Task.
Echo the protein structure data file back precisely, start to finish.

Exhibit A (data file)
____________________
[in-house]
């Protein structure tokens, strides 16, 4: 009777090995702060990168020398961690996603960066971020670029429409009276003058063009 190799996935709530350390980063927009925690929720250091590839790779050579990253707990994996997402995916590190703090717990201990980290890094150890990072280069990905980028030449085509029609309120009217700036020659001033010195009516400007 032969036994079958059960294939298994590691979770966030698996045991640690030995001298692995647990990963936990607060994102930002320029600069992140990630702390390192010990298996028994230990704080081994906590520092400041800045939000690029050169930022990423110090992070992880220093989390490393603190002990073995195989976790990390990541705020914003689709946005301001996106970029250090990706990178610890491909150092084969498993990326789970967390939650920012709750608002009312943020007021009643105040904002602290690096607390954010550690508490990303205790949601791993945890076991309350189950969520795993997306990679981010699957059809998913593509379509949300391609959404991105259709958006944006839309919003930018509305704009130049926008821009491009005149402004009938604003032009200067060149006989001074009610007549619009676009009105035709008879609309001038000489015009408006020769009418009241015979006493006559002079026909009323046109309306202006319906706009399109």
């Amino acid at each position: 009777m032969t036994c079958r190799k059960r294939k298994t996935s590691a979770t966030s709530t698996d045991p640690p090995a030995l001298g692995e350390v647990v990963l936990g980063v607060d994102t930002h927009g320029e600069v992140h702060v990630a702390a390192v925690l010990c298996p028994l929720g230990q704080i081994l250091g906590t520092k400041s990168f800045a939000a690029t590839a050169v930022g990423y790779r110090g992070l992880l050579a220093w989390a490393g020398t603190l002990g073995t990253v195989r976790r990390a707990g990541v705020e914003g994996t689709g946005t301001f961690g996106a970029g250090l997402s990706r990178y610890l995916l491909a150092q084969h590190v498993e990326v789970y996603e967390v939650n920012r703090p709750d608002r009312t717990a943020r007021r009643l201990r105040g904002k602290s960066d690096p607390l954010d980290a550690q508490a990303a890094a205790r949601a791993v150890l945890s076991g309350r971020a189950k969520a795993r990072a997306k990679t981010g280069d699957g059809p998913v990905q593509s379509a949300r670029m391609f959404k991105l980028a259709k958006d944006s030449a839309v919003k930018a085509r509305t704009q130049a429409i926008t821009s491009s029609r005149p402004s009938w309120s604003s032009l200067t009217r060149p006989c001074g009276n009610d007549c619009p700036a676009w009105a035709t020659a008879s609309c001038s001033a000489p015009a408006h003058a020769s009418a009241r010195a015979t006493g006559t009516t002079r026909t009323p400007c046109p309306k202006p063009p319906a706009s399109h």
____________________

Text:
[in-house]
């Protein structure tokens, strides 16, 4: 009777090995702060990168020398961690996603960066971020670029429409009276003058063009 190799996935709530350390980063927009925690929720250091590839790779050579990253707990994996997402995916590190703090717990201990980290890094150890990072280069990905980028030449085509029609309120009217700036020659001033010195009516400007 032969036994079958059960294939298994590691979770966030698996045991640690030995001298692995647990990963936990607060994102930002320029600069992140990630702390390192010990298996028994230990704080081994906590520092400041800045939000690029050169930022990423110090992070992880220093989390490393603190002990073995195989976790990390990541705020914003689709946005301001996106970029250090990706990178610890491909150092084969498993990326789970967390939650920012709750608002009312943020007021009643105040904002602290690096607390954010550690508490990303205790949601791993945890076991309350189950969520795993997306990679981010699957059809998913593509379509949300391609959404991105259709958006944006839309919003930018509305704009130049926008821009491009005149402004009938604003032009200067060149006989001074009610007549619009676009009105035709008879609309001038000489015009408006020769009418009241015979006493006559002079026909009323046109309306202006319906706009399109």
């Amino acid at each position: 009777m032969t036994c079958r190799k059960r294939k298994t996935s590691a979770t966030s709530t698996d045991p640690p090995a030995l001298g692995e350390v647990v990963l936990g980063v607060d994102t930002h927009g320029e600069v992140h702060v990630a702390a390192v925690l010990c298996p028994l929720g230990q704080i081994l250091g906590t520092k400041s990168f800045a939000a690029t590839a050169v930022g990423y790779r110090g992070l992880l050579a220093w989390a490393g020398t603190l002990g073995t990253v195989r976790r990390a707990g990541v705020e914003g994996t689709g946005t301001f961690g996106a970029g250090l997402s990706r990178y610890l995916l491909a150092q084969h590190v498993e990326v789970y996603e967390v939650n920012r703090p709750d608002r009312t717990a943020r007021r009643l201990r105040g904002k602290s960066d690096p607390l954010d980290a550690q508490a990303a890094a205790r949601a791993v150890l945890s076991g309350r971020a189950k969520a795993r990072a997306k990679t981010g280069d699957g059809p998913v990905q593509s379509a949300r670029m391609f959404k991105l980028a259709k958006d944006s030449a839309v919003k930018a085509r509305t704009q130049a429409i926008t821009s491009s029609r005149p402004s009938w309120s604003s032009l200067t009217r060149p006989c001074g009276n009610d007549c619009p700036a676009w009105a035709t020659a008879s609309c001038s001033a000489p015009a408006h003058a020769s009418a009241r010195a015979t006493g006559t009516t002079r026909t009323p400007c046109p309306k202006p063009p319906a706009s399109h």